The Epprechtstein is a mountain in the northern Fichtel Mountains in northeast Bavaria, Germany, 798 m above sea level (NN). It is mineralogically the most interesting mountain in the entire Fichtel range. Around the summit there are about 20 quarries, in three of which Epprechtstein granite is quarried. The others are closed and partially overgrown.[1]

Highest point
Elevation798 m above sea level (NN) (2,618 ft)
Coordinates50°08′45″N 11°55′01″E / 50.14583°N 11.91694°E / 50.14583; 11.91694Coordinates: 50°08′45″N 11°55′01″E / 50.14583°N 11.91694°E / 50.14583; 11.91694
Epprechtstein is located in Bavaria
Parent rangenorthern Fichtel Mountains


The mountain may be climbed from Buchhaus to the north on one of the Fichtelgebirge Club's main hiking trails.

Ruins of Epprechtstein CastleEdit

On the treeless summit on a long, steep-sided granite slab stands the ruined castle of Epprechtstein. This is the old tower-like main residence on which a staircase has been built leading to an observation platform. From here there is a panoramic view of the Waldstein ridge, the Großer Kornberg, to Schwarzenbach an der Saale and Oberkotzau as far as Hof, and south to the inner Fichtel Mountains and Kösseine. 250 metres southeast is a service hut belonging to the Kirchenlamitz Mountain Rescue service.

History of the castleEdit

In a deed of gift by Duke Otto II of Merania a certain Eberhardus de Eckebretsteine was mentioned for the first time in 1248. In 1308 King Henry VII enfeoffed the brothers Ulrich, Henry and Nickel, known as the Sacks, with Epprechtstein fortress; the Wilds being co-owners. In 1337 Emperor Louis of Bavaria enfeoffed the bailiff (Vogt) Henry of Plauen with a small part of the fortress. In 1352 the burgraves of Nuremberg stormed the 'robber castle', and were then granted it as a fief. In 1355/1356 they bought the castle and took full possession of both fortress and the Office (Amt) of Kirchenlamitz. 200 years later the castle was destroyed by troops of Vogt Henry of Plauen and fell into ruin.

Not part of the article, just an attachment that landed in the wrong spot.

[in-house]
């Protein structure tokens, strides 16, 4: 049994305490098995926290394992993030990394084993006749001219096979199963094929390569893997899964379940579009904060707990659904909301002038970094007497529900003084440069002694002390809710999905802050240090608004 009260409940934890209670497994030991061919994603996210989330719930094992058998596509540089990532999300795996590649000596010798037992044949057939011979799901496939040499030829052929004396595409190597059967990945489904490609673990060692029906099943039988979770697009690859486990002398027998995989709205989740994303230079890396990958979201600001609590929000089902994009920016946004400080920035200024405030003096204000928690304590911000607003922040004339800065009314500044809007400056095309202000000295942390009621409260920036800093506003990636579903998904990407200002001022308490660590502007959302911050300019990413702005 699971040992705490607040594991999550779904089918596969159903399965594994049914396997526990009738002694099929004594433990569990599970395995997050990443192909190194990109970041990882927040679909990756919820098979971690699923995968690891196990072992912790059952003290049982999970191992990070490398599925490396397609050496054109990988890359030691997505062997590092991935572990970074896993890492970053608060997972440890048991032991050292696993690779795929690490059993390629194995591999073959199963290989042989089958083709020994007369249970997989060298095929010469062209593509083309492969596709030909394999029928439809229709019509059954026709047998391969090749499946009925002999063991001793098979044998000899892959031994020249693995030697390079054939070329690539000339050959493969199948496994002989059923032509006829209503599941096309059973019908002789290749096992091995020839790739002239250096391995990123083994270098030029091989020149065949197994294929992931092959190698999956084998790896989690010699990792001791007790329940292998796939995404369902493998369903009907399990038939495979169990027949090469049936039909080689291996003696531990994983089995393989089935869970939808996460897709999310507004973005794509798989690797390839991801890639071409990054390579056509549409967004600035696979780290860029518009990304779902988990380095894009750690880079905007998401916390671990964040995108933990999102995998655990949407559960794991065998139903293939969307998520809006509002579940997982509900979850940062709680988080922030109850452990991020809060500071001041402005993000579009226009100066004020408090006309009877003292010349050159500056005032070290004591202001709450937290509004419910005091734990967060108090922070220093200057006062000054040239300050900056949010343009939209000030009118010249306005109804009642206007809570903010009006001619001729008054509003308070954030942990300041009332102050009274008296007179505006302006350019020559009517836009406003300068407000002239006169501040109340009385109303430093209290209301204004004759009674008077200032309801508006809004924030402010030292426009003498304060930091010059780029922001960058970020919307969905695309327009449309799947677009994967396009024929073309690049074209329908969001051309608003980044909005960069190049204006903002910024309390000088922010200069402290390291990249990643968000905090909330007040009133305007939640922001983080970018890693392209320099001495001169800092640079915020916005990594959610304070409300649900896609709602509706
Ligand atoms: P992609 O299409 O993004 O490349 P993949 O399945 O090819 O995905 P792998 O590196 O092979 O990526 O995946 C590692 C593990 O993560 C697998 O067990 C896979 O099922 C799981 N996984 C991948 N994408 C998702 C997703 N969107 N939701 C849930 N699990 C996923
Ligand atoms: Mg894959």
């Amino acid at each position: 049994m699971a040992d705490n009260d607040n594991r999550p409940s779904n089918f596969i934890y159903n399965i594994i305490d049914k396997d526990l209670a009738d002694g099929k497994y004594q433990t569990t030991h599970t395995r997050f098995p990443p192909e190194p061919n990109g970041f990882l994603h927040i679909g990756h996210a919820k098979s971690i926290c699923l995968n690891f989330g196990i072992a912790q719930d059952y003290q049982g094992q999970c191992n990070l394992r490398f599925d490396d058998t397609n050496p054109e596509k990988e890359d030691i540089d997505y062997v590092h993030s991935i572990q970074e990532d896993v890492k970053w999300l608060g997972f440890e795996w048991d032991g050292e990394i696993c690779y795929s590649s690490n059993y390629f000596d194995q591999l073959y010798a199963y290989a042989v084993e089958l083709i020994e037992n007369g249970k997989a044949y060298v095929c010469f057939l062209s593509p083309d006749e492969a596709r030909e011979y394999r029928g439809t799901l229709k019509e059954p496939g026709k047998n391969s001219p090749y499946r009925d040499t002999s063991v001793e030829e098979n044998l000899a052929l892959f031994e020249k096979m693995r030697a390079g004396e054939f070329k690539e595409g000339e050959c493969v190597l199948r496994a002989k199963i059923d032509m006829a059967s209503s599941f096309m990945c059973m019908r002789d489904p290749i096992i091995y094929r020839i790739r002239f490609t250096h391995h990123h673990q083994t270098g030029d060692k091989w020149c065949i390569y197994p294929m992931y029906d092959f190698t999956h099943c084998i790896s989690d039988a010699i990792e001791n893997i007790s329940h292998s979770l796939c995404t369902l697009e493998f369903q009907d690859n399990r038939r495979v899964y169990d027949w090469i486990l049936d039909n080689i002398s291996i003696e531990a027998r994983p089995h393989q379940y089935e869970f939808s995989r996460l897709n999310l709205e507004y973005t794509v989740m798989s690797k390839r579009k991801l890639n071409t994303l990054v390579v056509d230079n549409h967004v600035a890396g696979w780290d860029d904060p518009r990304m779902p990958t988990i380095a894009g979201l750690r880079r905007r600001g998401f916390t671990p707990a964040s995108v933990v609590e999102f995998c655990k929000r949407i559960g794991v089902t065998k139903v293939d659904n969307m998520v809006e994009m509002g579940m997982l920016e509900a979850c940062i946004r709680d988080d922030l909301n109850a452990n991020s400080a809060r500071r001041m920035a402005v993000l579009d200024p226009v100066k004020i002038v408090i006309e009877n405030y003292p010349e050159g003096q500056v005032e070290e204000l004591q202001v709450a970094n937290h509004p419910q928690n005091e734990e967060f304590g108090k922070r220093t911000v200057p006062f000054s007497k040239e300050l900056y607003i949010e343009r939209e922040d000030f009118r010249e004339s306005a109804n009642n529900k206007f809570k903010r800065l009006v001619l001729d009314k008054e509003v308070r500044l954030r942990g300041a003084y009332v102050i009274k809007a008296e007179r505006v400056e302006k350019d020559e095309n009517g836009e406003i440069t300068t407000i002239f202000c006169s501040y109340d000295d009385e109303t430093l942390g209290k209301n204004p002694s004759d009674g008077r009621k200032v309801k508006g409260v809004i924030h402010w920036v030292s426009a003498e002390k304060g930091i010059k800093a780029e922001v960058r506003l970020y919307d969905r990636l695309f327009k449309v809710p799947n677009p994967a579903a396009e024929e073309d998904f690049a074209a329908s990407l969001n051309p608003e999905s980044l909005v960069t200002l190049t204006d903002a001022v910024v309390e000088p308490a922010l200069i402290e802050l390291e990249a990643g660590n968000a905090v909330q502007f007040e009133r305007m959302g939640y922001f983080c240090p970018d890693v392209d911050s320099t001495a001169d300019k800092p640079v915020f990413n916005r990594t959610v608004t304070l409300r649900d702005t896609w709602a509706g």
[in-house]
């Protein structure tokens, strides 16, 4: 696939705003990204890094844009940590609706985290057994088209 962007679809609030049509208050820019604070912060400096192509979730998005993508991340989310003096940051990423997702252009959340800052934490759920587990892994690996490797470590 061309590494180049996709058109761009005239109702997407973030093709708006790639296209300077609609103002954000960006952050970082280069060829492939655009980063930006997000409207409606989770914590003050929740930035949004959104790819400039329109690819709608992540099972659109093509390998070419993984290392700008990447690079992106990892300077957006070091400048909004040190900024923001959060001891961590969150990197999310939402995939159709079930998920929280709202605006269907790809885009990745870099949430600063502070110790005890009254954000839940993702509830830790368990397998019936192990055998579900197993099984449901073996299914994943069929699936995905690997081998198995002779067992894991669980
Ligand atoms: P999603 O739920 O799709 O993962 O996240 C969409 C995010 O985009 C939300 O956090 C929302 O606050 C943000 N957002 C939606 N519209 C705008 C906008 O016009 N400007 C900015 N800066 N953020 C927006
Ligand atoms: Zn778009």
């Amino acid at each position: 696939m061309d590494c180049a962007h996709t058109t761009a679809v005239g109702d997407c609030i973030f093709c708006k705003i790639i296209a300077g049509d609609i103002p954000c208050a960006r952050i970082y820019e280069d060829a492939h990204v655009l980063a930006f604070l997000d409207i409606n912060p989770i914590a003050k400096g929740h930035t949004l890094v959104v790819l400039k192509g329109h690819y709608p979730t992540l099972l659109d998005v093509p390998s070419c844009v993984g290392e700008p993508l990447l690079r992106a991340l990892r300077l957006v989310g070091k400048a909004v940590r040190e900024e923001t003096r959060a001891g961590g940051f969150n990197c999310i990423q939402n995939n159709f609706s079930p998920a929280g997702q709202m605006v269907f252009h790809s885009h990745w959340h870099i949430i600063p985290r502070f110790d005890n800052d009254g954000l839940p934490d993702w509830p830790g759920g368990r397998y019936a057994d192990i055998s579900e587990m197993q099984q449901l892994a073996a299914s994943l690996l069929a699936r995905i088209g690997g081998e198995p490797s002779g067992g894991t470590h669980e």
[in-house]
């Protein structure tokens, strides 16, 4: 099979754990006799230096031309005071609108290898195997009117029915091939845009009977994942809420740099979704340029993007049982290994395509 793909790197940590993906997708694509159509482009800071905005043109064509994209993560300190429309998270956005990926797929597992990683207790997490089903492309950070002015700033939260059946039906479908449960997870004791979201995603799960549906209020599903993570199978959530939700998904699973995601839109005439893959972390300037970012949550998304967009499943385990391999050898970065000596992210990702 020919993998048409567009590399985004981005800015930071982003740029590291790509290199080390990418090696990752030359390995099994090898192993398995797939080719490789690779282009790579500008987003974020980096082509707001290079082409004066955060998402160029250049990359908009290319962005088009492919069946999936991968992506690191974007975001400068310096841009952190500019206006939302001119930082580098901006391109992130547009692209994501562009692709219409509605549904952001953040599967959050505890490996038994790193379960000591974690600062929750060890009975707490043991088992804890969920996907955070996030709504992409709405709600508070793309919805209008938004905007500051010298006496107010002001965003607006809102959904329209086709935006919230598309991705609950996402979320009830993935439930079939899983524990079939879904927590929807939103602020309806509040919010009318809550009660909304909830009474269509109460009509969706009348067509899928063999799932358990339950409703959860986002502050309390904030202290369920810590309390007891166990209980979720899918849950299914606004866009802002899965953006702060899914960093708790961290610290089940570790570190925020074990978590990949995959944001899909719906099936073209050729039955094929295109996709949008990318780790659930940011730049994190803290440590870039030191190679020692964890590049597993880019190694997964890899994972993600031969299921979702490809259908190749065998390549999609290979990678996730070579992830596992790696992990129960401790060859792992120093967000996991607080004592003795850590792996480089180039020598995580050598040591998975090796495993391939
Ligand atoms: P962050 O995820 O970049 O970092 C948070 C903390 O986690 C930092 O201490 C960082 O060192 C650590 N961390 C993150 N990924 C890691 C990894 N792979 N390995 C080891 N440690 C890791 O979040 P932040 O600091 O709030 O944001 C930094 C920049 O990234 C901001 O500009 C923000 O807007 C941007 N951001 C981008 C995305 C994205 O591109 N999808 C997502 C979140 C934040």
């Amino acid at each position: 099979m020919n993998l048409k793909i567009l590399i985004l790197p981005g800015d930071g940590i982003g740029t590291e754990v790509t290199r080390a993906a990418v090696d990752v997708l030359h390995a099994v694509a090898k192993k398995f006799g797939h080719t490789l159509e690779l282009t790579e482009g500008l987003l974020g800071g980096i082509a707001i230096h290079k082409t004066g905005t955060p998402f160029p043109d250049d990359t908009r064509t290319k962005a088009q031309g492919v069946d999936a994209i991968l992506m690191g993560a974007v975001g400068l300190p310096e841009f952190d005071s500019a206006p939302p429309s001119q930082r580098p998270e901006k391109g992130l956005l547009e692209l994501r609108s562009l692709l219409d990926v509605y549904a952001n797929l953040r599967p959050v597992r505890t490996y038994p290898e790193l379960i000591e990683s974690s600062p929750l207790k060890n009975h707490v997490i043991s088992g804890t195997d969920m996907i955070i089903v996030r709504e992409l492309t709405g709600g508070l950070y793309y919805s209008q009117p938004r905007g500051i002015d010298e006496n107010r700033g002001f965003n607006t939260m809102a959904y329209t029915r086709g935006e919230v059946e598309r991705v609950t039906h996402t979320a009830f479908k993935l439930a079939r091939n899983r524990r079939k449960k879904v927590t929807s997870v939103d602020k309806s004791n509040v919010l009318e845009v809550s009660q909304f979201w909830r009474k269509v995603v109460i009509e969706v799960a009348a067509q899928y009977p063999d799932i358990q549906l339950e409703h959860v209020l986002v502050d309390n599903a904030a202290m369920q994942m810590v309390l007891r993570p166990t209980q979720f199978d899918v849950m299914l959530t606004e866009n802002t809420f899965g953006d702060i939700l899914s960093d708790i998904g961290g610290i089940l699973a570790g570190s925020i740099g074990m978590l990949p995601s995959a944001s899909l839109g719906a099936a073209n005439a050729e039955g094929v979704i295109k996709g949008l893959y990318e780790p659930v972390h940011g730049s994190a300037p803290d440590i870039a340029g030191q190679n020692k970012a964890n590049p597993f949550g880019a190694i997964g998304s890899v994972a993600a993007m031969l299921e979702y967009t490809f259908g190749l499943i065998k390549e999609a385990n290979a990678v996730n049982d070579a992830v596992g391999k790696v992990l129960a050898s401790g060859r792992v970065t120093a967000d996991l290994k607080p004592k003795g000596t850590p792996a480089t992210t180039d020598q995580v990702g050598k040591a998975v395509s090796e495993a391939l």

Royal visit of 1805Edit

After Prussia had acquired the Margraviate of Bayreuth, its new rulers, King Frederick William III and Queen Louise visited Epprechtstein on 21 June 1805 with a large entourage. The stone table and stone benches, poetically called the Devil's Table (Teufelstisch), were specially built for the royal party to take luncheon. William III is said to have received the message that Napoleon I and his troops had crossed the Rhine whilst on the Epprechtstein.

Epprechtstein granite labyrinthEdit

In 2009 the town of Kirchenlamitz built a labyrinth of huge granite blocks at the foot of the mountain, near the village of Buchhaus.



  • Dietmar Herrmann: Lexikon Fichtelgebirge. Ackermann Verlag Hof/Saale.
  • Werner Bergmann: 750 Jahre Burg Epprechtstein. Verlag der Stadt Kirchenlamitz/Ofr.
  • Dr. Hans Vollet und Kathrin Heckel: Die Ruinenzeichnungen des Plassenburgkartographen Johann Christoph Stierlein. 1987.
  • Dietmar Herrmann: Granitlabyrinth Epprechtstein, in: Der Siebenstern 2009, p. 344

External linksEdit